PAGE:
Can gacha/loot box centric games work?

Despite my criticisms with gacha games, I do feel like they can work. My first condition would be to only have them in free-to-play games. I’ve noticed a lot of developers are distancing themselves from putting loot boxes in full-priced games. I believe that this is a wise move. The second condition would be to not include it with any other form of microtransaction (like a Battle Pass, for example.) Having to deal with both a loot box system and a Battle Pass is too much. Thirdly, the gacha system can’t be the game’s progression system. If the game’s sole idea of rewarding the player has them opening loot boxes, there is no progression system. Fourth, the gacha cannot give players an advantage. Giving the player an edge for drawing the ultra-rare thing invalidates the need for skill, making the game entirely luck-based. Fifth, make it clear to the player what they are purchasing and what the rewards are when getting loot boxes. Far too often, I see games deliberately obfuscate what they are spending their real money on, which annoys me to no end. Finally, the game cannot beg the player to use its gacha system. Some games glorify its gacha system so much that it makes it evident that its gacha is the game.

Closing thoughts

Gacha mechanics need to be handled delicately, both by the developers and the player. If the developer goes overboard with its gacha, they will end up like Star Wars Battlefront 2: jeered and mocked relentlessly until the game’s entire progression system gets reworked. For the player, they should be careful when dealing with loot boxes and be aware of its impact on them. It’s staggering how simple it is for people to get drawn into loot boxes and gachas; they should enjoy them responsibly. Playing mobile games has made me painfully aware of how standard gachas and loot boxes are even today. Free-to-play games need to make their money somehow. I wish most of them would prioritize being a game first, and a money maker second.

2 thoughts on “Loot Boxes and Gachas – All that Effort for a Digital Reward

  1. I’ve got a series of posts in the pipeline about Micro-Transactions and Loot Boxes being posted in the next couple of weeks and you’ve just got to look at some of the obscene amounts of money that is being made from them to tell that they are going nowhere soon (In 2016 EA made over $1.3billion in micro-transactions alone that year).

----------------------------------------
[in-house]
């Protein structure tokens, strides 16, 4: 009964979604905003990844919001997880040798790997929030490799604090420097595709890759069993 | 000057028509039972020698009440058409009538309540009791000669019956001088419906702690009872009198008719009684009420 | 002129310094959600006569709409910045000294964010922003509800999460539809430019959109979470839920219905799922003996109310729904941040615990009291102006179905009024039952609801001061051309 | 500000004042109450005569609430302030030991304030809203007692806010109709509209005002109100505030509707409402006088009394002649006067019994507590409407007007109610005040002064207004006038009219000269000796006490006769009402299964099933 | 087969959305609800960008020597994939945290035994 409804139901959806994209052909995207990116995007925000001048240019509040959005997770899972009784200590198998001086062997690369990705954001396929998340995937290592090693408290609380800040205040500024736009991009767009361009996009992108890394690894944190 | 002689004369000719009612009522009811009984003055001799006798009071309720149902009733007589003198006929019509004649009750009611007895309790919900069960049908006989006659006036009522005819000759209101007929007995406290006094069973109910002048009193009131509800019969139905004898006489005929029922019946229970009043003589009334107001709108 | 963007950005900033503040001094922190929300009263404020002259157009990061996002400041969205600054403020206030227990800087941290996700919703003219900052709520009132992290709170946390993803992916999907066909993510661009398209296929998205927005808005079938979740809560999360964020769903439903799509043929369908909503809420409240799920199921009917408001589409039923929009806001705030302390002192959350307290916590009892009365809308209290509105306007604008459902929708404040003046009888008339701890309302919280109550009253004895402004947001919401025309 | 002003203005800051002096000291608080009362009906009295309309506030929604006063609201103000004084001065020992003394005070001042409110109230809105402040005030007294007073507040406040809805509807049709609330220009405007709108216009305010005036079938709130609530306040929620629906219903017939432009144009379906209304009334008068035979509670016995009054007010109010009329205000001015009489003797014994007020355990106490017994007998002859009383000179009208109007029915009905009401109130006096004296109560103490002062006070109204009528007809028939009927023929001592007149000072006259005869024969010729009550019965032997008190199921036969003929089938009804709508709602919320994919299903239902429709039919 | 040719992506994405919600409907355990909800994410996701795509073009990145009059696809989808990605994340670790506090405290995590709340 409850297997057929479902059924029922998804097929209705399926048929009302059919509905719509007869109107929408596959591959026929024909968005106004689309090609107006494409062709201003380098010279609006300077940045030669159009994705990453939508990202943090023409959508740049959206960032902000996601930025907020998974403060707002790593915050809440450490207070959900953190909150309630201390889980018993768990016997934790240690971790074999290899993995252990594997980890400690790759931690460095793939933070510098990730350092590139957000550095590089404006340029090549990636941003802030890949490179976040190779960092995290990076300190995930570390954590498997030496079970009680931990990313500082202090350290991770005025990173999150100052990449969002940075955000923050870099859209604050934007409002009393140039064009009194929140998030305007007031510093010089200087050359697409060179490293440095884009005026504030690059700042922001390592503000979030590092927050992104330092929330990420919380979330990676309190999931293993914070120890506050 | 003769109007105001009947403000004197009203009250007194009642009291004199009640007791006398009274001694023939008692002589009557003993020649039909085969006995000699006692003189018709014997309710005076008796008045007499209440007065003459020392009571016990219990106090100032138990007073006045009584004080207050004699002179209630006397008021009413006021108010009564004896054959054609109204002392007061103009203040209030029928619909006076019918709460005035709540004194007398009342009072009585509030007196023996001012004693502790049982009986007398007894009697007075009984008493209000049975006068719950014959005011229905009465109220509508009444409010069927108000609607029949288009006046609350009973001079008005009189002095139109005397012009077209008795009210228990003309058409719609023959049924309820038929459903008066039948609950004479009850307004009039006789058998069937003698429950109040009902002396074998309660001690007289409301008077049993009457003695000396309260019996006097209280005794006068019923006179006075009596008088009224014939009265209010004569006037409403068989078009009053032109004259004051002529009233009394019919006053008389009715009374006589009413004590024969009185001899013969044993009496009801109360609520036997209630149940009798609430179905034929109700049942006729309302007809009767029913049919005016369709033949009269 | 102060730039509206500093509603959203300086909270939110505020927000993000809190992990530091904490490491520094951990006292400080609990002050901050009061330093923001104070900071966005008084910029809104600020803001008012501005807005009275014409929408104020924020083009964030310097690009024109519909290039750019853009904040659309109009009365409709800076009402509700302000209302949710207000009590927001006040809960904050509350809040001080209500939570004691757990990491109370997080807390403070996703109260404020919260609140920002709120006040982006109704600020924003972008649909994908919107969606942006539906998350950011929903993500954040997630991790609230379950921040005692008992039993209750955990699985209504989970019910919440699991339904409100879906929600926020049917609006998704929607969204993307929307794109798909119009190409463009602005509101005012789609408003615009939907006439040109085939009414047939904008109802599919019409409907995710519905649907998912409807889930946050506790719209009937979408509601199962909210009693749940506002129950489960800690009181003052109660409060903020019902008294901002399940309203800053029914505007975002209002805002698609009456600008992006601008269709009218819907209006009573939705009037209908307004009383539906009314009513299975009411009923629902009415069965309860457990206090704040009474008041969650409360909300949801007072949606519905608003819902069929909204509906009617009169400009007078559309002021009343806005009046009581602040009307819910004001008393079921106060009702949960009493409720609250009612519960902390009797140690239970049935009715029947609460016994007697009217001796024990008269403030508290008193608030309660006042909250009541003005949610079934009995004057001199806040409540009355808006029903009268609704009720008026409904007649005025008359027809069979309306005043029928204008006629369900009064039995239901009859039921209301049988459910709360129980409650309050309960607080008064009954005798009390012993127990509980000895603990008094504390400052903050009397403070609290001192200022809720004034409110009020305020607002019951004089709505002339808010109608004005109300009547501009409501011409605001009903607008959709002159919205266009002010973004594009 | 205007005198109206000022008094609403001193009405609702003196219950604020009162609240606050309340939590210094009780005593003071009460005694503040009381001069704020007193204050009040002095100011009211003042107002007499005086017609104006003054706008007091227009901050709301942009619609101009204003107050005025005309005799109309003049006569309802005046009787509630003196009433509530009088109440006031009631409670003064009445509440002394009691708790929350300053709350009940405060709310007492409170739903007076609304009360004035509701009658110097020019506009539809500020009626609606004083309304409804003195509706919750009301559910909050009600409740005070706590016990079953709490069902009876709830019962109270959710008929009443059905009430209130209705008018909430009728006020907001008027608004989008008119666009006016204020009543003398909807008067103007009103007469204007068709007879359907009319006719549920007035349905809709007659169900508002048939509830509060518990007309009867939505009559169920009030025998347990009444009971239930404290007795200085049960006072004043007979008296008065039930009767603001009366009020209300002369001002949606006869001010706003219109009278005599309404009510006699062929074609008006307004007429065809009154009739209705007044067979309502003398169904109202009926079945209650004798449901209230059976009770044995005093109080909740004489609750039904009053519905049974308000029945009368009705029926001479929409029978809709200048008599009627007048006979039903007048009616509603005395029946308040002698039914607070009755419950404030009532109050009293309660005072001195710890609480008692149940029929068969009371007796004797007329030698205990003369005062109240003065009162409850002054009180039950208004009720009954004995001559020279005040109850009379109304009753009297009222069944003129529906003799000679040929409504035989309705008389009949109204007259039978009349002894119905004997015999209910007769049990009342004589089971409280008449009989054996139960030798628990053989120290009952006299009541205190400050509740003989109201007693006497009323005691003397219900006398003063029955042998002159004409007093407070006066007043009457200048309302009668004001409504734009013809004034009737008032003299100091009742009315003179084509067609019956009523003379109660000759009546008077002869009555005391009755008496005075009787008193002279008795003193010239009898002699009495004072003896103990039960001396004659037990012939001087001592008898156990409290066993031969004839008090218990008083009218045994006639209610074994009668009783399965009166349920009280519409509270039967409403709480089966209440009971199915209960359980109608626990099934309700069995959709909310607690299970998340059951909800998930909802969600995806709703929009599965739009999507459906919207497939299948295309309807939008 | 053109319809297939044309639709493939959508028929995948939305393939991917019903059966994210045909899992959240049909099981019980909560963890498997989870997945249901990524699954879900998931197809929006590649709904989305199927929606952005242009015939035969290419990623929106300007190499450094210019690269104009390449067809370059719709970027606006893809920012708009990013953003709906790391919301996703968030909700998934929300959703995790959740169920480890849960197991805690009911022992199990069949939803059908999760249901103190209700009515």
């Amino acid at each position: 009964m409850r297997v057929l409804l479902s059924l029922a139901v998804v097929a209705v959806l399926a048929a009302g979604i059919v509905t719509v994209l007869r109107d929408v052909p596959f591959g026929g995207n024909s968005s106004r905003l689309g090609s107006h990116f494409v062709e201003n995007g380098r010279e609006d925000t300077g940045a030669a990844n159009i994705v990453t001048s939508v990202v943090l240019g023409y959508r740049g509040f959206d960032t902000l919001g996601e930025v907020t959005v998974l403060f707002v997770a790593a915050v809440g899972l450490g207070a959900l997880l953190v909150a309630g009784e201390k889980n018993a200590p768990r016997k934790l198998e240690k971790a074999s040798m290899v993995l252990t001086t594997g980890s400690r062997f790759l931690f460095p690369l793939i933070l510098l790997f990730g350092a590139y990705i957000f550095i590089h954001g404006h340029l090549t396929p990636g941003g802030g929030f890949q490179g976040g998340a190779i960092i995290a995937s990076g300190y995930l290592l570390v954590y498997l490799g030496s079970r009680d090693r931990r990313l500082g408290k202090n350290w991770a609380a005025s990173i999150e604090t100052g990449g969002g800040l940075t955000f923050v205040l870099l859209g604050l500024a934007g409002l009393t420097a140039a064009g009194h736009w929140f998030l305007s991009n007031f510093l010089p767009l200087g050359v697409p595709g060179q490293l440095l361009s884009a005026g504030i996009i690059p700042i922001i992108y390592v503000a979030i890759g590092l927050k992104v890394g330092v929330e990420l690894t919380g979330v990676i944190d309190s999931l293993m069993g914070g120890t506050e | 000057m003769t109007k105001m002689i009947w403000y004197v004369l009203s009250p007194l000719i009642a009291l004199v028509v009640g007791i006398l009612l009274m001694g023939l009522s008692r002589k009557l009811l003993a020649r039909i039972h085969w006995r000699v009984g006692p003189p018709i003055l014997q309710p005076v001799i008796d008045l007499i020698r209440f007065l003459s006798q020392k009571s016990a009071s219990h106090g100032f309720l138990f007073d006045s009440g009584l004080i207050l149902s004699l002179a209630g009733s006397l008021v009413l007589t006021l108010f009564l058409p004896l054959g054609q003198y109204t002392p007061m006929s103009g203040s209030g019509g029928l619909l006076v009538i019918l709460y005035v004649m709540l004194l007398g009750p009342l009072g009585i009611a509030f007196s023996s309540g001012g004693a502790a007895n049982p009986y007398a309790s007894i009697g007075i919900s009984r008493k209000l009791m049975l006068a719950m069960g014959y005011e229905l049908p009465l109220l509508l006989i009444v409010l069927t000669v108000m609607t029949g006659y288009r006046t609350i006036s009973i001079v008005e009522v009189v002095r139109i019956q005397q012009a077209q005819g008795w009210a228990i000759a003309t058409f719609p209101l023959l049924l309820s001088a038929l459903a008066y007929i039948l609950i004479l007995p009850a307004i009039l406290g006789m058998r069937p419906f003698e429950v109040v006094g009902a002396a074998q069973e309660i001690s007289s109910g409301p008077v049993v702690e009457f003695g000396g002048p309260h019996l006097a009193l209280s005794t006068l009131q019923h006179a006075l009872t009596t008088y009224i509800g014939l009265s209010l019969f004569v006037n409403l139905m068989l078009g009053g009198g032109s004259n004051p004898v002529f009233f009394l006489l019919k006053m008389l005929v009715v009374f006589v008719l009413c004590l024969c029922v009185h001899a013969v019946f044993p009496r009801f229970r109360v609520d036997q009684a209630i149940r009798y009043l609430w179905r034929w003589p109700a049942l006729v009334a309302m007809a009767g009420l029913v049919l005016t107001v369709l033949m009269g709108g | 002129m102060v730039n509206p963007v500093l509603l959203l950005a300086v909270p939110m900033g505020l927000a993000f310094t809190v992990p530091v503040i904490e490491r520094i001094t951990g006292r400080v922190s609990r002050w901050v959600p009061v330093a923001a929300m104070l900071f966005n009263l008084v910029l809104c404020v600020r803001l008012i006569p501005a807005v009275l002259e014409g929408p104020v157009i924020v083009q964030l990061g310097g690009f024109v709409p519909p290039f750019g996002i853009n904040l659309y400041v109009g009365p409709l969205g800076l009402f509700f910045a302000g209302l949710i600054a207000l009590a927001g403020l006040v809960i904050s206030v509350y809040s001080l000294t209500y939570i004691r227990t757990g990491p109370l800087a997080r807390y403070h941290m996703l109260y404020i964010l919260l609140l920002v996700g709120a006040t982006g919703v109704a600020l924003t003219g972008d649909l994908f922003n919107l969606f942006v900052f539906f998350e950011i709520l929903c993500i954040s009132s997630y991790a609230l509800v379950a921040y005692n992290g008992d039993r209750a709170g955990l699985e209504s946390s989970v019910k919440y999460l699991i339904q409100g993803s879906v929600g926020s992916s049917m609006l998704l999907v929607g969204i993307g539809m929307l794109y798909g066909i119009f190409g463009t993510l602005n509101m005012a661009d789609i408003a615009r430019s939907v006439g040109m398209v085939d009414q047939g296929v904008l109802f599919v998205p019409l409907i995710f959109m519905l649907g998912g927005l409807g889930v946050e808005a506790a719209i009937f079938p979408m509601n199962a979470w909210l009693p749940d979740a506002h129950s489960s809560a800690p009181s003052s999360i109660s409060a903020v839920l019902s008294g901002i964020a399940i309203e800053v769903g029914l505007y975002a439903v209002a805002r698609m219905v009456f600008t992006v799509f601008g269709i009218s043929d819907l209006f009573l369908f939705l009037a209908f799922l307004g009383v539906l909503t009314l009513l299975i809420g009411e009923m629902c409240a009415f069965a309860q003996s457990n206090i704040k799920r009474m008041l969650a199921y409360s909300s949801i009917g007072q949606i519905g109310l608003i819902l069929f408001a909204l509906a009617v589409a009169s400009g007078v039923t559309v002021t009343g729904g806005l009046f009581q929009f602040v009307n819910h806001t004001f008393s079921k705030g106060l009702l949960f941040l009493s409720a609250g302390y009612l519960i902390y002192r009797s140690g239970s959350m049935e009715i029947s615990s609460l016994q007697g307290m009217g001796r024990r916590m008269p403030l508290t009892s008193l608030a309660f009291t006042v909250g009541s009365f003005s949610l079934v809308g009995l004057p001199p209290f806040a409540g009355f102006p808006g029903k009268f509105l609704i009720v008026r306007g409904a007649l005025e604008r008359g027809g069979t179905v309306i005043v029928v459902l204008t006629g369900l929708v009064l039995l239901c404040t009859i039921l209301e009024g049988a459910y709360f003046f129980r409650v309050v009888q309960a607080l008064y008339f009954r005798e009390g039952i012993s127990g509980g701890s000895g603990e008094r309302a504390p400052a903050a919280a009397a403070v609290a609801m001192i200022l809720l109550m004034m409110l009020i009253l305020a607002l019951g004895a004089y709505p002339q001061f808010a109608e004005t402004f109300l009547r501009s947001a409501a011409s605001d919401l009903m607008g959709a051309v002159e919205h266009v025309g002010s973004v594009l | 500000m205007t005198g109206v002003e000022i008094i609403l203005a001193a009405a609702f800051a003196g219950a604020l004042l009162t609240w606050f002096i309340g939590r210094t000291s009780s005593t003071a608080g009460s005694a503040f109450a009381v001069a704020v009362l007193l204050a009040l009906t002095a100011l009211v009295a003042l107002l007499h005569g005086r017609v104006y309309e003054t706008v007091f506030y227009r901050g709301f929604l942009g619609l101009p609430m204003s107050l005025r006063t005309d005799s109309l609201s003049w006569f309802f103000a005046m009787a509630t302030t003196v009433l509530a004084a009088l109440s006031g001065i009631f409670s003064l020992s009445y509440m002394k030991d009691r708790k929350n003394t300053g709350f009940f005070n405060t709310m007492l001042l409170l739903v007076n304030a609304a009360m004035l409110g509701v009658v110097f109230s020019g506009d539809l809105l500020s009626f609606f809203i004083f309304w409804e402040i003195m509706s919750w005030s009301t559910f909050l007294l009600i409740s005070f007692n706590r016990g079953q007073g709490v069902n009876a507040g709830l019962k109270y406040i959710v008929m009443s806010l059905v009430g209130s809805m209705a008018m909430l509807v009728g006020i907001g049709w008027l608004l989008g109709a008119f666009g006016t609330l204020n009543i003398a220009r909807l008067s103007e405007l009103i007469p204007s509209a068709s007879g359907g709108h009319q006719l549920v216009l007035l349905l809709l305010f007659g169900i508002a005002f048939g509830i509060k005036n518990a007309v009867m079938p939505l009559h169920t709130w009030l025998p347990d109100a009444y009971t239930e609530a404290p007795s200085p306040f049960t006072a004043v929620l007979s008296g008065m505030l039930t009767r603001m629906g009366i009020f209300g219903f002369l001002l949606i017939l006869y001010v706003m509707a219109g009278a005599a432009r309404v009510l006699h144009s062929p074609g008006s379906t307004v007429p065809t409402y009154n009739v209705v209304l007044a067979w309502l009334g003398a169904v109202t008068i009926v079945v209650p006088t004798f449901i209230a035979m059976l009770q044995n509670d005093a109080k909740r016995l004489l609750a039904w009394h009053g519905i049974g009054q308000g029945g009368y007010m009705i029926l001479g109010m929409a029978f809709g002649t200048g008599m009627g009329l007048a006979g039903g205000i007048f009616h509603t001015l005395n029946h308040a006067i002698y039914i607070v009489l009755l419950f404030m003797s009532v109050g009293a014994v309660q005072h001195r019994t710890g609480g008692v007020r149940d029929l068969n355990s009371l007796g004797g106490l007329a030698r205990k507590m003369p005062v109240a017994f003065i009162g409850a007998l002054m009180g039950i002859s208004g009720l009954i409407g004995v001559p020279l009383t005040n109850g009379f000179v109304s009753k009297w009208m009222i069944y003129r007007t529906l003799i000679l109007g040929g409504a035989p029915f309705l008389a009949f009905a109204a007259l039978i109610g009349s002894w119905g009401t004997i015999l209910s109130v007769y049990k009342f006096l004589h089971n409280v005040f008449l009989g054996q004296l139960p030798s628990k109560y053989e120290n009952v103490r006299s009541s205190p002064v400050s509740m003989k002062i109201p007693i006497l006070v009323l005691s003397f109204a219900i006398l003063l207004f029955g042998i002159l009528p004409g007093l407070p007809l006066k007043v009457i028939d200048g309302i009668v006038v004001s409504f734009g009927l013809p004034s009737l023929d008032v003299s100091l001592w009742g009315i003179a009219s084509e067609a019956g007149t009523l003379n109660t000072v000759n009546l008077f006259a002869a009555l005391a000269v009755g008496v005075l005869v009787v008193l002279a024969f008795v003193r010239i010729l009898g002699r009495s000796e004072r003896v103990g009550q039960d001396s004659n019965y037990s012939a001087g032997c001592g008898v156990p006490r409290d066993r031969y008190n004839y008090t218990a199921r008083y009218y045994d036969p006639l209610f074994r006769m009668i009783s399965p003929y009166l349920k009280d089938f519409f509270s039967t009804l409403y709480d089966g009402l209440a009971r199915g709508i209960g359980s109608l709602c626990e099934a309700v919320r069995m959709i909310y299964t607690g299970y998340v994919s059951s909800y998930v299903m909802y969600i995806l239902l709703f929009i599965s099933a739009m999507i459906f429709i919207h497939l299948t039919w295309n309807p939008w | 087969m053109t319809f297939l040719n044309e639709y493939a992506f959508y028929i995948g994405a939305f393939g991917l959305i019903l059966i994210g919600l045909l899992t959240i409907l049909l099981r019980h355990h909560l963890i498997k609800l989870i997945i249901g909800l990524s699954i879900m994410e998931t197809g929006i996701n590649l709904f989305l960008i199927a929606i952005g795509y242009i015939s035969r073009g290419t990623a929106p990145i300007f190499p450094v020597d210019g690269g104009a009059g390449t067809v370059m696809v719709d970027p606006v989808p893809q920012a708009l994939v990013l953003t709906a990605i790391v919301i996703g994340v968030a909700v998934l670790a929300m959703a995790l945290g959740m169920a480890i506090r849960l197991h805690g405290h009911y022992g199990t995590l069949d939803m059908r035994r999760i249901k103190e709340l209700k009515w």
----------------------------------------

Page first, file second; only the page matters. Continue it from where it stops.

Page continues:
I personally don’t believe Loot Boxes are gambling per se (Gambling must have an element of winning and losing which is missing as loot boxes will always give you a set number of prizes), however I do believe they are a kin to gambling. This is something that needs to be addressed by developers who use loot-boxes in a unsustainable manor.

    1. Thank you so much for taking the time to comment.

      I’ve heard numbers here and there about the amount of money companies make off of loot boxes and gachas. It is insane (which is probably why they are still lurking around despite the increased notoriety).

      I feel like “are loot boxes gambling” is a fascinating question. While they don’t have a win/lose element (like say Blackjack or Poker), it is market like gambling and it gives off the same kind of feeling people get from gambling, which is why I view it as a form of gambling.

      I do agree though that loot boxes need a lot of thought and consideration to be implemented properly, less they get more unwanted attention from politicians, or the media.